College for all.
It’s become a familiar mantra in the U.S., often wed to the idea that every student should aim for a bachelor’s degree.
But many experts are reconsidering the notion that everyone is cut out for — or even needs — a four-year degree.
Georgetown University’s Center on Education and the Workforce estimates 63 percent of all job openings between 2008 and 2018 — about 30 million — will require some post-secondary education.
But of those, nearly half will require an associate’s degree or less.
That includes jobs for paralegals, electricians, medical staff, construction managers, dental hygienists and airplane mechanics.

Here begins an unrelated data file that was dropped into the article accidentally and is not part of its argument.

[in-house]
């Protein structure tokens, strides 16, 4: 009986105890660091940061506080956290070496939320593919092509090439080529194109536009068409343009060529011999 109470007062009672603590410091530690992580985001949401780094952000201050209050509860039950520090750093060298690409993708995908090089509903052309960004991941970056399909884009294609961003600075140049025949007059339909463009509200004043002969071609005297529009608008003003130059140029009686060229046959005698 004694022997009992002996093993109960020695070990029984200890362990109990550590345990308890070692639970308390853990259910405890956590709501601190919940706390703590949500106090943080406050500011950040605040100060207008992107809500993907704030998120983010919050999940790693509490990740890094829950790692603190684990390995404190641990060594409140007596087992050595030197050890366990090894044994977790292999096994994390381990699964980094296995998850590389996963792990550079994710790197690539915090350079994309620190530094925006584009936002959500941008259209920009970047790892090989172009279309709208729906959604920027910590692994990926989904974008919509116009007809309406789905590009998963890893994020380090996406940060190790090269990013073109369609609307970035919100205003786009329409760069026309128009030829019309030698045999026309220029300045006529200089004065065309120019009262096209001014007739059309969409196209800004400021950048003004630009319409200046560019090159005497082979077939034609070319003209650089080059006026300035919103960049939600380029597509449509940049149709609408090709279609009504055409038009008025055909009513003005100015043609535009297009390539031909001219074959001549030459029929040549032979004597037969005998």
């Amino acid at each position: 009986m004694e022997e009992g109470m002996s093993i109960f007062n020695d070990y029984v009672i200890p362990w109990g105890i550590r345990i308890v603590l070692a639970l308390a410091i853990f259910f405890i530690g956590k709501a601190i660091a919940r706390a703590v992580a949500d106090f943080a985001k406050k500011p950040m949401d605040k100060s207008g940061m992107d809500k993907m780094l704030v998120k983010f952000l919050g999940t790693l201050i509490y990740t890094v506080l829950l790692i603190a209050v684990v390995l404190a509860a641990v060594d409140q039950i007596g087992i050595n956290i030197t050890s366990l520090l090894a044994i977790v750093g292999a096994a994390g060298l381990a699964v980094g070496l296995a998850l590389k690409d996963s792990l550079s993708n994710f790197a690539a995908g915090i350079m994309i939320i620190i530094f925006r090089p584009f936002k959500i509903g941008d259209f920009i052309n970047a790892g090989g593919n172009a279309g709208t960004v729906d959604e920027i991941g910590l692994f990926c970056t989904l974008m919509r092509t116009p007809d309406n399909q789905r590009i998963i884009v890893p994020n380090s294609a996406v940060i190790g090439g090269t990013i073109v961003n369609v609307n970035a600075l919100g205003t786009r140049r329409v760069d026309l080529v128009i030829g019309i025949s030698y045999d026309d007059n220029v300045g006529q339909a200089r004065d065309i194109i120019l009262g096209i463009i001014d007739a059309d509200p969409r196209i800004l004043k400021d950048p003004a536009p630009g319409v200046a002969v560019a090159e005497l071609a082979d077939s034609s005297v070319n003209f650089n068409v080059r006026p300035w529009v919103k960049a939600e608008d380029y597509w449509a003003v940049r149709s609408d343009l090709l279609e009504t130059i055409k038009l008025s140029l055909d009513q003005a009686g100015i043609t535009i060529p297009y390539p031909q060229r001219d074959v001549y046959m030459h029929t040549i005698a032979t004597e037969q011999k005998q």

Plenty of people are going to college these days, but not enough are emerging with degrees.
Community college dropouts alone cost taxpayers nearly $1 billion annually, according to a report released this month by the American Institutes for Research.
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